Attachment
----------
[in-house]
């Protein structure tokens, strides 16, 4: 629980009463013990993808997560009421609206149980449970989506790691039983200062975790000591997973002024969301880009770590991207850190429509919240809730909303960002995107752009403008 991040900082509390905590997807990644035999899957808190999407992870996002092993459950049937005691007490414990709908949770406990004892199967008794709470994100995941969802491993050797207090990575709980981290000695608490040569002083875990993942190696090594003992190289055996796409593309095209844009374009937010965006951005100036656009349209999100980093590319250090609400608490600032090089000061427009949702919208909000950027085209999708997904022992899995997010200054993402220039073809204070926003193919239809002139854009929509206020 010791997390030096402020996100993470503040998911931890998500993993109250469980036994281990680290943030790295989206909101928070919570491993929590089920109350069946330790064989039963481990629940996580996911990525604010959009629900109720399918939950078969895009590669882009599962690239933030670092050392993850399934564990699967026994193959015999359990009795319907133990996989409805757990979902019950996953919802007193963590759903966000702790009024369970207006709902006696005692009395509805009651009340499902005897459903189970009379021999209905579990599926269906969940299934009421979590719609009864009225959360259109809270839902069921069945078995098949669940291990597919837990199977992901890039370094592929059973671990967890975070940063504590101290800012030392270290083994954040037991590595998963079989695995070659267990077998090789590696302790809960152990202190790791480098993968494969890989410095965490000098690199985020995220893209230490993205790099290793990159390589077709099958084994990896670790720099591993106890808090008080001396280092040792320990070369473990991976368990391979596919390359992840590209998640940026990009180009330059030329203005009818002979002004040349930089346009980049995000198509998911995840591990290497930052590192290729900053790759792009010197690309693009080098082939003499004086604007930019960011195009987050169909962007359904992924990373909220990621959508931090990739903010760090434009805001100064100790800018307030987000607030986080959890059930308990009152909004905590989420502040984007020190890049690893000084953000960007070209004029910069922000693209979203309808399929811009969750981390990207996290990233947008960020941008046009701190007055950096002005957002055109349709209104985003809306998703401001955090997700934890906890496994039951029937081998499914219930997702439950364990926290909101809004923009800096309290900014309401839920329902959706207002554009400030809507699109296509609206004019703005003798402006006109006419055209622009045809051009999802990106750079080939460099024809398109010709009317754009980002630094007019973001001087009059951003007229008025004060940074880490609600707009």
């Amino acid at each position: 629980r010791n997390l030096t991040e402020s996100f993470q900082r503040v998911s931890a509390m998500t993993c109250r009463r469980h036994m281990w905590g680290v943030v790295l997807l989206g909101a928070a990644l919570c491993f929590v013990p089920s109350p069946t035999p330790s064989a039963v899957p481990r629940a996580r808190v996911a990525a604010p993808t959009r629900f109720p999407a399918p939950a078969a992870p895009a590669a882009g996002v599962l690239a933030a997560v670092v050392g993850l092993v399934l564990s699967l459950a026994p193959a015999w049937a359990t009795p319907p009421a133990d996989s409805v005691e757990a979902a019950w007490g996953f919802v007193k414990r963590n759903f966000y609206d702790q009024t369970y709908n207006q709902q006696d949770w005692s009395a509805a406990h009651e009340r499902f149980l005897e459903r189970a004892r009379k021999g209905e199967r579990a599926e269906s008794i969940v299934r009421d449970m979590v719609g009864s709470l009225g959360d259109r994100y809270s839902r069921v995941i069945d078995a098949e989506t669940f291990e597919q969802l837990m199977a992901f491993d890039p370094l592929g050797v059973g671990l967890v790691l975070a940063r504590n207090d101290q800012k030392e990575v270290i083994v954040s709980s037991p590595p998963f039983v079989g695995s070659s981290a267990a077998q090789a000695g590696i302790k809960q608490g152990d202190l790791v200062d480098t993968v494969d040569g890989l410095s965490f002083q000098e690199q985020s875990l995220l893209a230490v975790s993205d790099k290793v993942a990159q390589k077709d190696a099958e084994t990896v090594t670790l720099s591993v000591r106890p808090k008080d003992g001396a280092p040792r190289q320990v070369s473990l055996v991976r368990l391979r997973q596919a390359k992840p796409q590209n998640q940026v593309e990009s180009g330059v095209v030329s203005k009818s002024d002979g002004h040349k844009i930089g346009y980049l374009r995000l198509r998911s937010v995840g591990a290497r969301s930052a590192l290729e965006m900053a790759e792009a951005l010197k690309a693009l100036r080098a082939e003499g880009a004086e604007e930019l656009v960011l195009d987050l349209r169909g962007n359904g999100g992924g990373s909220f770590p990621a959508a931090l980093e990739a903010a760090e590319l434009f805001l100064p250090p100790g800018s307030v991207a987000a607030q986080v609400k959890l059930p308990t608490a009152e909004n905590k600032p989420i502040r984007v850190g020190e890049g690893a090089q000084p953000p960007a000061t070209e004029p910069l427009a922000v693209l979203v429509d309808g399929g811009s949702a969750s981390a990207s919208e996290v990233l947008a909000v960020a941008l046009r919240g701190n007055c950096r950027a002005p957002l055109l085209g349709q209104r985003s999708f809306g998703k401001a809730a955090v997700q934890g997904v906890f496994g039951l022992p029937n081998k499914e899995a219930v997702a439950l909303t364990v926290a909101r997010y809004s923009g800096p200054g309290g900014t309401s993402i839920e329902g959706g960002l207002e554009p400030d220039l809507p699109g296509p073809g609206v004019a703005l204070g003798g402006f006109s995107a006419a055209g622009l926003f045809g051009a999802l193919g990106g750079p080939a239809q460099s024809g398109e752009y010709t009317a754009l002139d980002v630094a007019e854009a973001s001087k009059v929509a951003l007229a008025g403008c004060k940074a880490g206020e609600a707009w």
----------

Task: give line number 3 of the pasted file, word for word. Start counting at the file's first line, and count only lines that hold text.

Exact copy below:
């Amino acid at each position: 629980r010791n997390l030096t991040e402020s996100f993470q900082r503040v998911s931890a509390m998500t993993c109250r009463r469980h036994m281990w905590g680290v943030v790295l997807l989206g909101a928070a990644l919570c491993f929590v013990p089920s109350p069946t035999p330790s064989a039963v899957p481990r629940a996580r808190v996911a990525a604010p993808t959009r629900f109720p999407a399918p939950a078969a992870p895009a590669a882009g996002v599962l690239a933030a997560v670092v050392g993850l092993v399934l564990s699967l459950a026994p193959a015999w049937a359990t009795p319907p009421a133990d996989s409805v005691e757990a979902a019950w007490g996953f919802v007193k414990r963590n759903f966000y609206d702790q009024t369970y709908n207006q709902q006696d949770w005692s009395a509805a406990h009651e009340r499902f149980l005897e459903r189970a004892r009379k021999g209905e199967r579990a599926e269906s008794i969940v299934r009421d449970m979590v719609g009864s709470l009225g959360d259109r994100y809270s839902r069921v995941i069945d078995a098949e989506t669940f291990e597919q969802l837990m199977a992901f491993d890039p370094l592929g050797v059973g671990l967890v790691l975070a940063r504590n207090d101290q800012k030392e990575v270290i083994v954040s709980s037991p590595p998963f039983v079989g695995s070659s981290a267990a077998q090789a000695g590696i302790k809960q608490g152990d202190l790791v200062d480098t993968v494969d040569g890989l410095s965490f002083q000098e690199q985020s875990l995220l893209a230490v975790s993205d790099k290793v993942a990159q390589k077709d190696a099958e084994t990896v090594t670790l720099s591993v000591r106890p808090k008080d003992g001396a280092p040792r190289q320990v070369s473990l055996v991976r368990l391979r997973q596919a390359k992840p796409q590209n998640q940026v593309e990009s180009g330059v095209v030329s203005k009818s002024d002979g002004h040349k844009i930089g346009y980049l374009r995000l198509r998911s937010v995840g591990a290497r969301s930052a590192l290729e965006m900053a790759e792009a951005l010197k690309a693009l100036r080098a082939e003499g880009a004086e604007e930019l656009v960011l195009d987050l349209r169909g962007n359904g999100g992924g990373s909220f770590p990621a959508a931090l980093e990739a903010a760090e590319l434009f805001l100064p250090p100790g800018s307030v991207a987000a607030q986080v609400k959890l059930p308990t608490a009152e909004n905590k600032p989420i502040r984007v850190g020190e890049g690893a090089q000084p953000p960007a000061t070209e004029p910069l427009a922000v693209l979203v429509d309808g399929g811009s949702a969750s981390a990207s919208e996290v990233l947008a909000v960020a941008l046009r919240g701190n007055c950096r950027a002005p957002l055109l085209g349709q209104r985003s999708f809306g998703k401001a809730a955090v997700q934890g997904v906890f496994g039951l022992p029937n081998k499914e899995a219930v997702a439950l909303t364990v926290a909101r997010y809004s923009g800096p200054g309290g900014t309401s993402i839920e329902g959706g960002l207002e554009p400030d220039l809507p699109g296509p073809g609206v004019a703005l204070g003798g402006f006109s995107a006419a055209g622009l926003f045809g051009a999802l193919g990106g750079p080939a239809q460099s024809g398109e752009y010709t009317a754009l002139d980002v630094a007019e854009a973001s001087k009059v929509a951003l007229a008025g403008c004060k940074a880490g206020e609600a707009w």